Saturday, April 24, 2021

BPH's emergency Regulations state the Board is not required to give Comprehensive Risk Assessments (CRA) under certain grounds

 Our law office is getting  many questions regarding the Board of Parole Hearings adopting emergency  regulations regarding Title 15 Ca. Code of Regs. Section 2240 (d); the code that solidified the Comprehensive Risk Assessments (CRA, a.k.a. Psychological evaluation) and its use in parole suitability hearings.  

The increase in the number of people eligible for a parole hearing and number of postponements due to COVID-19 have created an overwhelming demand for parole hearings. This increase in the demand for hearings has also resulted in an overwhelming demand for Comprehensive Risk Assessments (CRAs).

In an effort to provide the most people with parole hearings, the Board has adopted emergency regulations. The Board's emergency regulations explain that risk assessments will not be required for all parole consideration hearings. The Board of Parole Hearings (BPH) recognizes the inmates’ right to a timely parole hearing. The new Regulations DO NOT change the current Parole Hearing schedule nor does it exclude any Lifers (or Long-Term Offender) from having their set Parole Hearing held.

Specifically, these regulations state the Board is not required to prepare a Comprehensive Risk Assessment (CRA) for parole hearings scheduled to occur between April 1, 2021 and June 30, 2022 if the inmate:

1) is  designated by the department (CDCR) to be Security Level IV   and
2) have received two or more serious 115s between January 1, 2018 and Jan 1, 2022.

Will it automatically mean a denial for those impacted by the change? Not necessarily.
This means that if a Lifer who fits the criteria has received a HIGH-risk rating on a past CRA s/he will not receive a new CRA. Keep in mind that less than 1% of those individuals up for parole who present with a HIGH-risk rating are granted parole.

In short, one would need to have 2 serious RVRs within 3 years; the likelihood of  a FAD (BPH) clinician reducing their risk rating (whether from high to moderate or moderate to low) is, almost impossible.  So, while those who fall under these new Regs will not get a new CRA, even if that current document is older than 3 years, they will still get a parole hearing at the scheduled date and time. And they still have the opportunity, uphill battle though it may be, to convince the parole panel of their suitability.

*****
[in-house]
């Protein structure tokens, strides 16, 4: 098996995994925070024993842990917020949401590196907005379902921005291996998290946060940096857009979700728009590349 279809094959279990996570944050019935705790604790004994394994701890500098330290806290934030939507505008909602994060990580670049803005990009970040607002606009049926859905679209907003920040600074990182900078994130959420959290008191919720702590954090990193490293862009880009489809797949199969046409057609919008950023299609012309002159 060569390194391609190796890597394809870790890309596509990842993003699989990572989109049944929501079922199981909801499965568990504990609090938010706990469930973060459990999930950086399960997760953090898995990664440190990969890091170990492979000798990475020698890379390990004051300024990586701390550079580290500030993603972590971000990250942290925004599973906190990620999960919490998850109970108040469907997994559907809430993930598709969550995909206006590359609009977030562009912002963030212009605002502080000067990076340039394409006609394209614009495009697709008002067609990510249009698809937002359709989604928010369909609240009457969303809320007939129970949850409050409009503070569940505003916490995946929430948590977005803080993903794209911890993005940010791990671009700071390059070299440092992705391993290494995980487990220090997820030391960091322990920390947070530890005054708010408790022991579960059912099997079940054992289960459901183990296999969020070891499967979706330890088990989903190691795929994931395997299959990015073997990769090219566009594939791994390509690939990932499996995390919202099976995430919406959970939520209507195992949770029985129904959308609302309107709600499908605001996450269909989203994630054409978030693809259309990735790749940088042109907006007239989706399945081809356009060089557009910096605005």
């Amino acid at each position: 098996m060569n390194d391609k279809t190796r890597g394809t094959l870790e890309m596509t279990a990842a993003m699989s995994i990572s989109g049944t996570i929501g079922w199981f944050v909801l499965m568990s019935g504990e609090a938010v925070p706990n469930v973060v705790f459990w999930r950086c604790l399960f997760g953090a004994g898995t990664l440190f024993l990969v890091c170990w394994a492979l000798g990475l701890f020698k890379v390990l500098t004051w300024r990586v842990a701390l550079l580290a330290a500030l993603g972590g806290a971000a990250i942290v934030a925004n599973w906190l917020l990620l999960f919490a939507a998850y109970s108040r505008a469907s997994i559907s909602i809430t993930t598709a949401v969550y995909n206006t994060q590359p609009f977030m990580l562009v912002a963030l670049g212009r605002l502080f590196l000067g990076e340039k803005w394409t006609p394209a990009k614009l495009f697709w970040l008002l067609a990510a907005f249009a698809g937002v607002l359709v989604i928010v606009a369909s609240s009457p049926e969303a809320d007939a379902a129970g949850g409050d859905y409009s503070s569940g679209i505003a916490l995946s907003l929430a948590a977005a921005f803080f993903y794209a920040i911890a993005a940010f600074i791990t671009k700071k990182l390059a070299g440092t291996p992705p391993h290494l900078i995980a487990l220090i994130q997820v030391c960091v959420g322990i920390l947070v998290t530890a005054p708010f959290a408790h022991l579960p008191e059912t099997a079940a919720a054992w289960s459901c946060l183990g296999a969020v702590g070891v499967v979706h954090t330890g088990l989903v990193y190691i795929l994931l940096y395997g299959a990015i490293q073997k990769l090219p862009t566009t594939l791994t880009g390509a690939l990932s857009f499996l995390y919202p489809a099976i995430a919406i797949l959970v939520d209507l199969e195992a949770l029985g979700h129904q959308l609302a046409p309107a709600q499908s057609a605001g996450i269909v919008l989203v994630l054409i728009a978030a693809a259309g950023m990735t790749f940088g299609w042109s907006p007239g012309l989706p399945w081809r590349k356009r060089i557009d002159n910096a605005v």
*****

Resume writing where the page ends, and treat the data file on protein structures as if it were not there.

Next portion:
IN SHORT: if you are a Security Level IV inmate, with 2 or more serious RVRs between January 2018 and January 2021 in your jacket, you won’t be getting a new free CRA from BPH! Your hearing will go forward UNLESS the inmates waive or postpone their hearing.

If the inmate believes there was an error and s/he does not meet the grounds for not getting a CRA you or your attorney may challenge the decision not to prepare a CRA, by writing a letter to the Board Chief Counsel; PO BOX 4036; Sacramento, CA 95812-4036. Your letter must be received by the Board at least 30 days before the scheduled hearing to allow time for a pre-hearing response.   

If there is a change in your physical or mental health condition since your last RVR that would be relevant to determining your suitability for parole, you or your attorney may request a CRA. The written request must explain the change and how it is relevant to determining your suitability for parole.

Remember that California prisoners who are housed out of state for reasons ranging from accommodation for various health/family reasons to their own protection, do not receive a CRA either, prior to their California hearings, as the FAD forensic psychologists are not licensed to practice in states other than California.

Just like the out-of-state inmates, there is NOTHING stopping the inmate from hiring their own private Psychologist to administer different actuarial instruments, used by FAD psychologists to mimic the CRA that are used at a Parole Hearing.